A kosher eatery in Teaneck, New Jersey has attracted a barrage of anti-Israel comments and negative online reviews, including claims that its cuisine was “stolen”.
The culinary battleground emerged after Yalla, a kosher eatery located on a quiet street in Teaneck NJ, was targeted. Yalla seems to have provoked particular anger due to its name as Yalla is an Arabic word but widely used in Israel to mean “let’s go.”
According to Israeli owner Jacob Goldberg, Yalla had received a number of politically-motivated negative reviews in recent years from people who claimed that he “stole” the name, “stole” their land or “stole” the food.
Most of the time, said Mr Goldberg, he simply alerted Google and asked for reviews to be removed. He explained that “where it’s very obviously hate-speech,” the reviews come down but “if it’s food-related, such as ‘I found a hair in my food,’” even though it was posted by “someone from Damascus” who had “obviously never been to my restaurant,” the review stays. Mr Goldberg decided, therefore, on a new tactic. He responded to a review that led the “critic” to use social media to call on anti-Israel users to pile on and place negative reviews.
Mr Goldberg believes there were at least 300 negative reviews posted in one evening, some of which also included Palestinian flags and the words “Free Palestine.” As well as claiming that Yalla served “stolen Palestinian food” and that the menu was “cultural appropriation at it’s [sic] finest,” “reviews” claimed that it was “absolutely trash,” that food was “overpriced” and that it “steals the thoughts and the lands and serve you sh*t on a plate.”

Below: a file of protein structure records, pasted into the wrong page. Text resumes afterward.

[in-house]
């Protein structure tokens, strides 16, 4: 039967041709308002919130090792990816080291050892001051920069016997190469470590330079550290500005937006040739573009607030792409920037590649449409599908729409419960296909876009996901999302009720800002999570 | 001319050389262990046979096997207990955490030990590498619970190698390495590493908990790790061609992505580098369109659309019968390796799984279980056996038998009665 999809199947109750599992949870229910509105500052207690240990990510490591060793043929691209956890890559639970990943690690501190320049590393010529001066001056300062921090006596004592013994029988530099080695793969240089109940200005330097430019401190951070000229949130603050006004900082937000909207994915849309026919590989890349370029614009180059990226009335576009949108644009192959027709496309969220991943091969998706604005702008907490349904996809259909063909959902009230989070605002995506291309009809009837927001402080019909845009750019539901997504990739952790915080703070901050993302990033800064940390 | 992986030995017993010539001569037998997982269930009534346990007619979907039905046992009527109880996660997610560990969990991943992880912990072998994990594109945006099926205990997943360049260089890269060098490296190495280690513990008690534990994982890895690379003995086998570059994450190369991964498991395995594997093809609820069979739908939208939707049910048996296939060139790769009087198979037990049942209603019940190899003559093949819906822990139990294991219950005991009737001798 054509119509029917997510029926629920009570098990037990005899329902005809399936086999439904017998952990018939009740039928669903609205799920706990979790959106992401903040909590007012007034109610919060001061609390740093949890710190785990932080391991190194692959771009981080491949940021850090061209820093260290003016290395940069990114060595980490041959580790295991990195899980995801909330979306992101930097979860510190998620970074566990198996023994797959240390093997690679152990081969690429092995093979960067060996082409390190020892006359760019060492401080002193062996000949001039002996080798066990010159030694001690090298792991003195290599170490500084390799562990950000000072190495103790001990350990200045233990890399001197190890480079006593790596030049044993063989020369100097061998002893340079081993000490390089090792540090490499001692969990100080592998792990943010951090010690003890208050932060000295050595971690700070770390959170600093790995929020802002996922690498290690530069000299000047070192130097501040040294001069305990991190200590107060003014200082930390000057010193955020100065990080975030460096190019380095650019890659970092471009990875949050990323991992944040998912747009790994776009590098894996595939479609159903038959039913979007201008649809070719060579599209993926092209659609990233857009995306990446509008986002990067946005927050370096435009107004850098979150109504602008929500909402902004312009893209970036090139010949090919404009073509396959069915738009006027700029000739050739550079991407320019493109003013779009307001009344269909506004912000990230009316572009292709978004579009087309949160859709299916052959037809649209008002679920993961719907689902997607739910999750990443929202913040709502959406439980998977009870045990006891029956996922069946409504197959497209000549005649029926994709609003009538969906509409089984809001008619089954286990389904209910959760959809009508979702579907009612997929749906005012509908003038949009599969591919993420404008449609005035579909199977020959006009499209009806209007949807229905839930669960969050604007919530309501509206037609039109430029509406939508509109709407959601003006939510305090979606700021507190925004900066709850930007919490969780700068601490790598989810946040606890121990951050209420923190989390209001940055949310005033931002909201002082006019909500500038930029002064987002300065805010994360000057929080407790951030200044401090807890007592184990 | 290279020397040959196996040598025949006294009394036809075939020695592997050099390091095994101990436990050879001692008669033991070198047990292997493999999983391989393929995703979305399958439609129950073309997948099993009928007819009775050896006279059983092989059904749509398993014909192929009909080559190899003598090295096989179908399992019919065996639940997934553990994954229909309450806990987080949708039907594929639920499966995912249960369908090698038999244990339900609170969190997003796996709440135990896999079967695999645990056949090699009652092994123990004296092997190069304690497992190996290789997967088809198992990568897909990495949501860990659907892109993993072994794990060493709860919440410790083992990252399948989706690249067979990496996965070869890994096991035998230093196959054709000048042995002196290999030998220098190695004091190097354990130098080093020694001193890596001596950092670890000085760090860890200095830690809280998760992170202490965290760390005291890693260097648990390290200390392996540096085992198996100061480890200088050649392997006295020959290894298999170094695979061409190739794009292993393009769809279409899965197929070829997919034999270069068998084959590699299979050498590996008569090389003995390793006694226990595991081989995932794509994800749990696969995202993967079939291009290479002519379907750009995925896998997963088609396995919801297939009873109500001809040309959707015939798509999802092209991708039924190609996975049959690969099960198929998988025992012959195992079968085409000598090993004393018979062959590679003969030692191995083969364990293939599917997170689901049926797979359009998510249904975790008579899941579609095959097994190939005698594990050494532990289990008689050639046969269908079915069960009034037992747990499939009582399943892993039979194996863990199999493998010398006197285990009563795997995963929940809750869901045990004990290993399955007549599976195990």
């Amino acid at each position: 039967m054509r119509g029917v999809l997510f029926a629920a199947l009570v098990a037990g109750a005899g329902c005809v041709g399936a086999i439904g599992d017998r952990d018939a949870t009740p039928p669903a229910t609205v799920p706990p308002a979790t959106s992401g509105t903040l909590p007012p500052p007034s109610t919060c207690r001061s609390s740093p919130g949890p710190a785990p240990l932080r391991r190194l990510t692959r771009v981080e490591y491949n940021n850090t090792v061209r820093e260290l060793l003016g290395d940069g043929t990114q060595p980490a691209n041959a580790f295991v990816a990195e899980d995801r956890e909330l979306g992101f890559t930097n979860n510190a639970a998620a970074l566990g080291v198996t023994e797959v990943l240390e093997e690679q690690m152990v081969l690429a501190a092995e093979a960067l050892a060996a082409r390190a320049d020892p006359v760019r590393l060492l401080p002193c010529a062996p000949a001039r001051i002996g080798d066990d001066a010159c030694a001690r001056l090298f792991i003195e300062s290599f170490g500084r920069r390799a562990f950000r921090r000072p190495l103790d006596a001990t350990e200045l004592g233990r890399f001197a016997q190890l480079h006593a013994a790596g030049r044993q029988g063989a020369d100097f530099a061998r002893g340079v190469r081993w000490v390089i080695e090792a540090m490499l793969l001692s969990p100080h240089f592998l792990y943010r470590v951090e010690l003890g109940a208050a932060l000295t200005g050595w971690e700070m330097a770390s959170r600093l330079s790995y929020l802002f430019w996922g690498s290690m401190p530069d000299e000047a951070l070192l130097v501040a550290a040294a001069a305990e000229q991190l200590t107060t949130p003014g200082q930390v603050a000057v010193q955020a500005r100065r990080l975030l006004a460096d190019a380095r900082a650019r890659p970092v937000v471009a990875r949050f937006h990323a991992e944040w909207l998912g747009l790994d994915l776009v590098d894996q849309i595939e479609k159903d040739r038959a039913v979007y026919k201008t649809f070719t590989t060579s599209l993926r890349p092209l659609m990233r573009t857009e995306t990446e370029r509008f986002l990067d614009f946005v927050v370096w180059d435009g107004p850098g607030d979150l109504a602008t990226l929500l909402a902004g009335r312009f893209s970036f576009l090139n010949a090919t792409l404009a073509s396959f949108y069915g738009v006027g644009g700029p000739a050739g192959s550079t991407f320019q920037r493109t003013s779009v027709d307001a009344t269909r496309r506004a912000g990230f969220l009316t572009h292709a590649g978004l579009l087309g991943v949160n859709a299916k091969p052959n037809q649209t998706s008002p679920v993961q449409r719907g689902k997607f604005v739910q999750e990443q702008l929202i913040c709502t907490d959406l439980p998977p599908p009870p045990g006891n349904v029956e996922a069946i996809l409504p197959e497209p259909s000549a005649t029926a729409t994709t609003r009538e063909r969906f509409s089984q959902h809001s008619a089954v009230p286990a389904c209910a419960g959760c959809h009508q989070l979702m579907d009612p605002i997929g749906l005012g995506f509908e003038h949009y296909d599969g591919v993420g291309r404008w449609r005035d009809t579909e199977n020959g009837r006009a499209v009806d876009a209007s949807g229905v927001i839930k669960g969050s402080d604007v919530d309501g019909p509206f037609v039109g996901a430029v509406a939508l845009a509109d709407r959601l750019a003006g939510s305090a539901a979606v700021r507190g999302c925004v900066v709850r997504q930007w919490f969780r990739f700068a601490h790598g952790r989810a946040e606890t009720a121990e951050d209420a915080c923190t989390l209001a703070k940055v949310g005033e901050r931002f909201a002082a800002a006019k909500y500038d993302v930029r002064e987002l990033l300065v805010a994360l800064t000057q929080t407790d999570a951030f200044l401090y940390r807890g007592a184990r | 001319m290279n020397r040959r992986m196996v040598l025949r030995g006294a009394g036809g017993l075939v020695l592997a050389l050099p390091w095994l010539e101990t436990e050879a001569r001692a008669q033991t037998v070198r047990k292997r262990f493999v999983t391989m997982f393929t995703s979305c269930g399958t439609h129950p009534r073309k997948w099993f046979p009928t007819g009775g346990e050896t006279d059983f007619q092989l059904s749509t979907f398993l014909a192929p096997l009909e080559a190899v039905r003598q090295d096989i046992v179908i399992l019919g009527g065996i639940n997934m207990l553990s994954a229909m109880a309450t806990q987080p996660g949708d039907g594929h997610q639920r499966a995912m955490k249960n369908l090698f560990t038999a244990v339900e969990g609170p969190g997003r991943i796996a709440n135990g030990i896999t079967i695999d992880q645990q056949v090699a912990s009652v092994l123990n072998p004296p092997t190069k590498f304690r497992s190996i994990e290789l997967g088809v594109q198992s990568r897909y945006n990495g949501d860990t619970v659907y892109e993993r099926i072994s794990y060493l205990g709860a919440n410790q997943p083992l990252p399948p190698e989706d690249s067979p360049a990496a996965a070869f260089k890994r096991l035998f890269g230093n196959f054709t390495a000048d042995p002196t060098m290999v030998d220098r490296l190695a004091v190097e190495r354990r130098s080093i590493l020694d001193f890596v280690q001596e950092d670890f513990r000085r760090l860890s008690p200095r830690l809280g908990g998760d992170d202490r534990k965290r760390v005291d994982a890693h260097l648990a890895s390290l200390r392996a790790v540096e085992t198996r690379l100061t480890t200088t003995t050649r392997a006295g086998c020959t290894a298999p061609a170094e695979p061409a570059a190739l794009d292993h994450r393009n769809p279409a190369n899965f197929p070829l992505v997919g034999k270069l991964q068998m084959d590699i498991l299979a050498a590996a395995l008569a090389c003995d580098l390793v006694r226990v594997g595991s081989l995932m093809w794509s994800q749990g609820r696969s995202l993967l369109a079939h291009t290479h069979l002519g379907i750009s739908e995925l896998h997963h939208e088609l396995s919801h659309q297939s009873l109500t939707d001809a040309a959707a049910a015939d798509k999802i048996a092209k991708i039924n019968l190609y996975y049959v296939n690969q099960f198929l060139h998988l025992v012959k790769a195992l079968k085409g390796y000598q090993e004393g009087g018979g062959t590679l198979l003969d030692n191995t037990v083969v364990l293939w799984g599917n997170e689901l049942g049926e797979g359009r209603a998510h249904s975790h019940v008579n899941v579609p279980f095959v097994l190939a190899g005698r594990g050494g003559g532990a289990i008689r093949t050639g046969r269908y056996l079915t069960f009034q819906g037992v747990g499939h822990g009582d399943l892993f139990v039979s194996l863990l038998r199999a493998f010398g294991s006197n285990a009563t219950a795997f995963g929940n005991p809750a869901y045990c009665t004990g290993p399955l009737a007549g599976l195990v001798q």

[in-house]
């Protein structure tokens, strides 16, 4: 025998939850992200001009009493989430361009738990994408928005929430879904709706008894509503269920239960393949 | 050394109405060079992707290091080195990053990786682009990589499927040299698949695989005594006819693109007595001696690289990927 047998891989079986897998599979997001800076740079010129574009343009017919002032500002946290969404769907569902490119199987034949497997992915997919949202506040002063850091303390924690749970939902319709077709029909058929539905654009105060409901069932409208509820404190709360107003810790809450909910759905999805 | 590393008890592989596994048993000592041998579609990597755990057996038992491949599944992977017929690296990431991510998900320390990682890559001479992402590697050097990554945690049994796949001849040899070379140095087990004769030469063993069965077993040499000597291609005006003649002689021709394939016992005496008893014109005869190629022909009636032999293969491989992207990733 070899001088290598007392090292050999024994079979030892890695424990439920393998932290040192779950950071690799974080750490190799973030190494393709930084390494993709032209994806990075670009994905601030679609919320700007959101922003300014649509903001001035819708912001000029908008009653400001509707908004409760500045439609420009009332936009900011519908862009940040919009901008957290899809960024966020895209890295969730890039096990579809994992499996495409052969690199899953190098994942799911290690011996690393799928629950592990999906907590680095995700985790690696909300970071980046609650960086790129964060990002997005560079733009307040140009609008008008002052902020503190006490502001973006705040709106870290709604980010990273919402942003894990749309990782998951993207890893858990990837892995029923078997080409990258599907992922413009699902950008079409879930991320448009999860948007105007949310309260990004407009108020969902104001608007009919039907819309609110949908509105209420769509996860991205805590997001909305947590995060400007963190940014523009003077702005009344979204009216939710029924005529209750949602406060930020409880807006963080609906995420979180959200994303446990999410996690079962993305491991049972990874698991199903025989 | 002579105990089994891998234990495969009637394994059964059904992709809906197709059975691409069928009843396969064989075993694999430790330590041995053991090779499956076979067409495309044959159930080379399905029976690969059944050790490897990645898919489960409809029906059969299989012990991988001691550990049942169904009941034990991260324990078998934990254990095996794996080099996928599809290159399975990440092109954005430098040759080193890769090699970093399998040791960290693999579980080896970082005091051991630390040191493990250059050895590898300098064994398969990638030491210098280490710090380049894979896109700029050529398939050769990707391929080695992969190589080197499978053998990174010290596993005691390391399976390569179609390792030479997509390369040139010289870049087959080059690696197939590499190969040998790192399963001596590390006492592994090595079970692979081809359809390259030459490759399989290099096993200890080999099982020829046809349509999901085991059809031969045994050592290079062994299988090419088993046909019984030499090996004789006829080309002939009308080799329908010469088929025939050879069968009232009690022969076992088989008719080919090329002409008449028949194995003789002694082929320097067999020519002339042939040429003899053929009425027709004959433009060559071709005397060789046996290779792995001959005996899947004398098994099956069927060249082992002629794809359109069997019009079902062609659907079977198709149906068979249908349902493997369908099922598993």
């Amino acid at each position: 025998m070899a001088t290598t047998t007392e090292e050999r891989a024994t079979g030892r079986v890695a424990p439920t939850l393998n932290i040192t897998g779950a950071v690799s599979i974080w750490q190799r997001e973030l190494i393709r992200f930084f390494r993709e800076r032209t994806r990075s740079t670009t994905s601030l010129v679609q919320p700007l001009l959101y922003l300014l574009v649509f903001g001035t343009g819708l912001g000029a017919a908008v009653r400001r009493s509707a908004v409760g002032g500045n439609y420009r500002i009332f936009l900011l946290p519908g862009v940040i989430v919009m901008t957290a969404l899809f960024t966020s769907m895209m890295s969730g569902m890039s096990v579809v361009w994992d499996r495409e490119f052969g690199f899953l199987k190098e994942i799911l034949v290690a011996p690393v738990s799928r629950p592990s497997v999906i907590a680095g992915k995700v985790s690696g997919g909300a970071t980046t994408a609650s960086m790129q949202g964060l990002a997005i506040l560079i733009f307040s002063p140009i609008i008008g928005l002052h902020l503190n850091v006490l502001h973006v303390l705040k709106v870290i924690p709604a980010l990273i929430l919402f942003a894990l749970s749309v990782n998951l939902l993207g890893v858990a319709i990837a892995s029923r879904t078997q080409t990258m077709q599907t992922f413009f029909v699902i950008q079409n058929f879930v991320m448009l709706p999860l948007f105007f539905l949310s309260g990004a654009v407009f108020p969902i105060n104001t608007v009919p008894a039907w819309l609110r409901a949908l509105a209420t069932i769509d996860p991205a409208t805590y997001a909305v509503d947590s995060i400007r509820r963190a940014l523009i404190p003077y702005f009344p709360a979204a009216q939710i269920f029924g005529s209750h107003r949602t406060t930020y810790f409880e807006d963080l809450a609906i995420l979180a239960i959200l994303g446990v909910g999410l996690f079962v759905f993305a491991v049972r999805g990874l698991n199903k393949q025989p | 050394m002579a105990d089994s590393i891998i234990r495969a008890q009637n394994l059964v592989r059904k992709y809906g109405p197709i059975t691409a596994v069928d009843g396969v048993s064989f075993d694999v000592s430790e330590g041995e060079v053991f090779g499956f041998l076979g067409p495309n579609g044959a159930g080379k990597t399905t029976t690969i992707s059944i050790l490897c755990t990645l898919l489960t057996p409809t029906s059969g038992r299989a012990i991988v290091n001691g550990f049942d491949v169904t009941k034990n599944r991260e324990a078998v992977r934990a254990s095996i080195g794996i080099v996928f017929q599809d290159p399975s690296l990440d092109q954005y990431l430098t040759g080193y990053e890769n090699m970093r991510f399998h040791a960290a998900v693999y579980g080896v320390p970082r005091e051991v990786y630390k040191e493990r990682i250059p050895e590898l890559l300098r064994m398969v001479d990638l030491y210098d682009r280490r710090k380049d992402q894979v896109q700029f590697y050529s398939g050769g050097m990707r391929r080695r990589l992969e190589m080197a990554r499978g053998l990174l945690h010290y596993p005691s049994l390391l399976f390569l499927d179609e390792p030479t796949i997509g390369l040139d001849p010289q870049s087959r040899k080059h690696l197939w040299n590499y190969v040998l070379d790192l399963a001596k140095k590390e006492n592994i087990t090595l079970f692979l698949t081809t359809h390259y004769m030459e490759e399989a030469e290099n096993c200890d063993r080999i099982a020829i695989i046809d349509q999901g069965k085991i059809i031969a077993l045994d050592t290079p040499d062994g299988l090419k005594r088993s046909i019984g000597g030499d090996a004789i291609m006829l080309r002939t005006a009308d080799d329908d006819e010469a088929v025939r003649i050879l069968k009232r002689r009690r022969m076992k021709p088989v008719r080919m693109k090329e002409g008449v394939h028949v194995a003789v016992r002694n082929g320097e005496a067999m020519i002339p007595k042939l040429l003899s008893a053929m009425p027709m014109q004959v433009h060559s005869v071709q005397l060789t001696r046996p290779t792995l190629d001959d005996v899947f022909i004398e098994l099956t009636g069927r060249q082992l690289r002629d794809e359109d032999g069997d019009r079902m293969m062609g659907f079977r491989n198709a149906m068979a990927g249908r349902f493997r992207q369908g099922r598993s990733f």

One review wrote in capital letters: “DON’T GO THERE AND WASTE YOUR MONEY!!!”
There was also a TikTok video in which a woman claimed that Yalla was “falsely advertising Palestinian, Middle Eastern food” adding: “They messed with the wrong people.… Free Palestine.”
Within hours of the campaign, Yalla’s rating had dropped from 4.6 stars out of a maximum of five stars to 3.85. It then dipped to below 3 stars.
“In real life, if you get attacked, you call 911 and the police respond,” said Mr Goldberg. “But if you get attacked online, nothing, nothing, nothing happens.” He added that “a five-year-old” could look at the reviews and recognise they were fake, but “Google, a multibillion-dollar company can’t flag something like this as fake” was, he said, “just pretty astonishing.”
According to Mr Goldberg, since news of the cyber attack broke, he had had a lot of support “from Jews who felt they had to come out and fight hate.” People had been dropping into Yalla to show support which felt “amazing.” But, in the “long term” he did not think that there would be much impact. “Many people think Google reviews are mostly fake anyway,” he noted, “especially” if the reviews were anti-Israel. “They trust the old-fashioned way” – reviews from friends and family.”
Image credit: JNS via Google Images